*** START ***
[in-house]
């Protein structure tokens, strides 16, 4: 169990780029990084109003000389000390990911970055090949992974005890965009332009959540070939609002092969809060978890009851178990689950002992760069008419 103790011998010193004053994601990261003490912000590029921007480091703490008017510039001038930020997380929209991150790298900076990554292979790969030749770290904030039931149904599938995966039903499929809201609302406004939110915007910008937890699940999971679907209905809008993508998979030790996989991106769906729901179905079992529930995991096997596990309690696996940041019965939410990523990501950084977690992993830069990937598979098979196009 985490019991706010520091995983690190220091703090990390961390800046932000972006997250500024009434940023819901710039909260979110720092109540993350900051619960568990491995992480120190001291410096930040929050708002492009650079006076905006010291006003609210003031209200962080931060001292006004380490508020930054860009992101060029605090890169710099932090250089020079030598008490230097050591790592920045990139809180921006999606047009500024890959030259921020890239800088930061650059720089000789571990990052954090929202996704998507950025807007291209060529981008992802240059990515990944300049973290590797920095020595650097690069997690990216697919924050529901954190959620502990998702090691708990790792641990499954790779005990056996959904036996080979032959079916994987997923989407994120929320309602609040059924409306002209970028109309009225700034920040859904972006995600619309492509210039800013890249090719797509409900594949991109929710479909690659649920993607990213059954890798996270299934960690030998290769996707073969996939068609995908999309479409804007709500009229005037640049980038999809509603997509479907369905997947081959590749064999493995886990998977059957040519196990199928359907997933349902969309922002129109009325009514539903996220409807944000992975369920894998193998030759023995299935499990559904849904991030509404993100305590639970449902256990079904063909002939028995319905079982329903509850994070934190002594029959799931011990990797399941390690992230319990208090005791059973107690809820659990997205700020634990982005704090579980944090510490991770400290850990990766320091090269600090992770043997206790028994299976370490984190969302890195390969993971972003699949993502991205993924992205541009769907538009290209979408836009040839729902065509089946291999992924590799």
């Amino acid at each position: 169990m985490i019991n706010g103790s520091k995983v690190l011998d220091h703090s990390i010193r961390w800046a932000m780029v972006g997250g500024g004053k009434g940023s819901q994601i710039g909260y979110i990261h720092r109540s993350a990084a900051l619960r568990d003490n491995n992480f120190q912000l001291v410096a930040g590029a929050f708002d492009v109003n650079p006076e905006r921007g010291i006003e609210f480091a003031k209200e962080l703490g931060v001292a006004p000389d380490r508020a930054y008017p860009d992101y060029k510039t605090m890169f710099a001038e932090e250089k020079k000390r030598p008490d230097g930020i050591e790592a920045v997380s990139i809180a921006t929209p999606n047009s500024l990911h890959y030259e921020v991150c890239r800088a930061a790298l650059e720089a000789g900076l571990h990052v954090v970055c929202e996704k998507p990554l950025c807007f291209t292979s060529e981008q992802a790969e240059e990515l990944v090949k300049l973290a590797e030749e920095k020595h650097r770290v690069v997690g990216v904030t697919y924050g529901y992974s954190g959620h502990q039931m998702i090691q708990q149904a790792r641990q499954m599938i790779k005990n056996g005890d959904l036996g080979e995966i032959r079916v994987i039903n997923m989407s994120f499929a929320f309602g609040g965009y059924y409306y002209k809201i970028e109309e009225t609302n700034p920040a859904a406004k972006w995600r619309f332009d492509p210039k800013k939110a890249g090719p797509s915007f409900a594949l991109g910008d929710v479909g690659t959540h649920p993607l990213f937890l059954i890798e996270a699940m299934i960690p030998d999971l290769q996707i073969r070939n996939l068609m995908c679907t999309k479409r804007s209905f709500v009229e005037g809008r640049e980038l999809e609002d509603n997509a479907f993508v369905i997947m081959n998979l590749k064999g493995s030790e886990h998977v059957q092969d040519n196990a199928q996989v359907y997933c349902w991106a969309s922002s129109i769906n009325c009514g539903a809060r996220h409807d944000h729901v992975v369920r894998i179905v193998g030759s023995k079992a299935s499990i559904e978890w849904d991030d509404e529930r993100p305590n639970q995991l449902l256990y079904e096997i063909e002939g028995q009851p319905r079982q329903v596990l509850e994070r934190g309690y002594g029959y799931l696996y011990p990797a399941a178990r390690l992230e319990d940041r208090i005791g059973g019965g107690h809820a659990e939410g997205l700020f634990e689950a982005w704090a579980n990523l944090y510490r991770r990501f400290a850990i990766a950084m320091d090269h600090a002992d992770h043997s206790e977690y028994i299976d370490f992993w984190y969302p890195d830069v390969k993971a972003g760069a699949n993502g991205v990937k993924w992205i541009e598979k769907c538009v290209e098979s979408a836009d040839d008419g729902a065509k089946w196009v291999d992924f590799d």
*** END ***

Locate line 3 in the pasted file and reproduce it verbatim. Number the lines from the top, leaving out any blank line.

């Amino acid at each position: 169990m985490i019991n706010g103790s520091k995983v690190l011998d220091h703090s990390i010193r961390w800046a932000m780029v972006g997250g500024g004053k009434g940023s819901q994601i710039g909260y979110i990261h720092r109540s993350a990084a900051l619960r568990d003490n491995n992480f120190q912000l001291v410096a930040g590029a929050f708002d492009v109003n650079p006076e905006r921007g010291i006003e609210f480091a003031k209200e962080l703490g931060v001292a006004p000389d380490r508020a930054y008017p860009d992101y060029k510039t605090m890169f710099a001038e932090e250089k020079k000390r030598p008490d230097g930020i050591e790592a920045v997380s990139i809180a921006t929209p999606n047009s500024l990911h890959y030259e921020v991150c890239r800088a930061a790298l650059e720089a000789g900076l571990h990052v954090v970055c929202e996704k998507p990554l950025c807007f291209t292979s060529e981008q992802a790969e240059e990515l990944v090949k300049l973290a590797e030749e920095k020595h650097r770290v690069v997690g990216v904030t697919y924050g529901y992974s954190g959620h502990q039931m998702i090691q708990q149904a790792r641990q499954m599938i790779k005990n056996g005890d959904l036996g080979e995966i032959r079916v994987i039903n997923m989407s994120f499929a929320f309602g609040g965009y059924y409306y002209k809201i970028e109309e009225t609302n700034p920040a859904a406004k972006w995600r619309f332009d492509p210039k800013k939110a890249g090719p797509s915007f409900a594949l991109g910008d929710v479909g690659t959540h649920p993607l990213f937890l059954i890798e996270a699940m299934i960690p030998d999971l290769q996707i073969r070939n996939l068609m995908c679907t999309k479409r804007s209905f709500v009229e005037g809008r640049e980038l999809e609002d509603n997509a479907f993508v369905i997947m081959n998979l590749k064999g493995s030790e886990h998977v059957q092969d040519n196990a199928q996989v359907y997933c349902w991106a969309s922002s129109i769906n009325c009514g539903a809060r996220h409807d944000h729901v992975v369920r894998i179905v193998g030759s023995k079992a299935s499990i559904e978890w849904d991030d509404e529930r993100p305590n639970q995991l449902l256990y079904e096997i063909e002939g028995q009851p319905r079982q329903v596990l509850e994070r934190g309690y002594g029959y799931l696996y011990p990797a399941a178990r390690l992230e319990d940041r208090i005791g059973g019965g107690h809820a659990e939410g997205l700020f634990e689950a982005w704090a579980n990523l944090y510490r991770r990501f400290a850990i990766a950084m320091d090269h600090a002992d992770h043997s206790e977690y028994i299976d370490f992993w984190y969302p890195d830069v390969k993971a972003g760069a699949n993502g991205v990937k993924w992205i541009e598979k769907c538009v290209e098979s979408a836009d040839d008419g729902a065509k089946w196009v291999d992924f590799d």